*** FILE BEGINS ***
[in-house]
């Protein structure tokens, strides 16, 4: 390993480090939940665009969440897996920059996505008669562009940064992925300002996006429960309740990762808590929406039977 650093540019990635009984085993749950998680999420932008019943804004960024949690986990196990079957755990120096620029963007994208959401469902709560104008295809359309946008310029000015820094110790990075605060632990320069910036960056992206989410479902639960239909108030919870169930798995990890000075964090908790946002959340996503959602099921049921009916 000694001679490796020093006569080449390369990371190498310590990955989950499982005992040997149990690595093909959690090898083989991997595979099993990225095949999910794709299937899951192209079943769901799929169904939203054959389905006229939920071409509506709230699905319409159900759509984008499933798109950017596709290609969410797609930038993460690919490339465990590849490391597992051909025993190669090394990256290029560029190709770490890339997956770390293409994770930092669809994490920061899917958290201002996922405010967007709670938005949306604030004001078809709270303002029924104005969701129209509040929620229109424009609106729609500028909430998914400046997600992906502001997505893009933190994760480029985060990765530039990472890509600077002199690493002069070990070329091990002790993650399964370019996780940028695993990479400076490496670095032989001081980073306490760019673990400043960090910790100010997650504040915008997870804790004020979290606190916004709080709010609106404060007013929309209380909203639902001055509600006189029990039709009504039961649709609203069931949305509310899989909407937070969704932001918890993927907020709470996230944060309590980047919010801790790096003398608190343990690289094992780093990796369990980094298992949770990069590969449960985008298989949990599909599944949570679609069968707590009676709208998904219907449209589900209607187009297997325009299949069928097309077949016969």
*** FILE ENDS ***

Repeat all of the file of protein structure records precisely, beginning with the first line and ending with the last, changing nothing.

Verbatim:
[in-house]
């Protein structure tokens, strides 16, 4: 390993480090939940665009969440897996920059996505008669562009940064992925300002996006429960309740990762808590929406039977 650093540019990635009984085993749950998680999420932008019943804004960024949690986990196990079957755990120096620029963007994208959401469902709560104008295809359309946008310029000015820094110790990075605060632990320069910036960056992206989410479902639960239909108030919870169930798995990890000075964090908790946002959340996503959602099921049921009916 000694001679490796020093006569080449390369990371190498310590990955989950499982005992040997149990690595093909959690090898083989991997595979099993990225095949999910794709299937899951192209079943769901799929169904939203054959389905006229939920071409509506709230699905319409159900759509984008499933798109950017596709290609969410797609930038993460690919490339465990590849490391597992051909025993190669090394990256290029560029190709770490890339997956770390293409994770930092669809994490920061899917958290201002996922405010967007709670938005949306604030004001078809709270303002029924104005969701129209509040929620229109424009609106729609500028909430998914400046997600992906502001997505893009933190994760480029985060990765530039990472890509600077002199690493002069070990070329091990002790993650399964370019996780940028695993990479400076490496670095032989001081980073306490760019673990400043960090910790100010997650504040915008997870804790004020979290606190916004709080709010609106404060007013929309209380909203639902001055509600006189029990039709009504039961649709609203069931949305509310899989909407937070969704932001918890993927907020709470996230944060309590980047919010801790790096003398608190343990690289094992780093990796369990980094298992949770990069590969449960985008298989949990599909599944949570679609069968707590009676709208998904219907449209589900209607187009297997325009299949069928097309077949016969």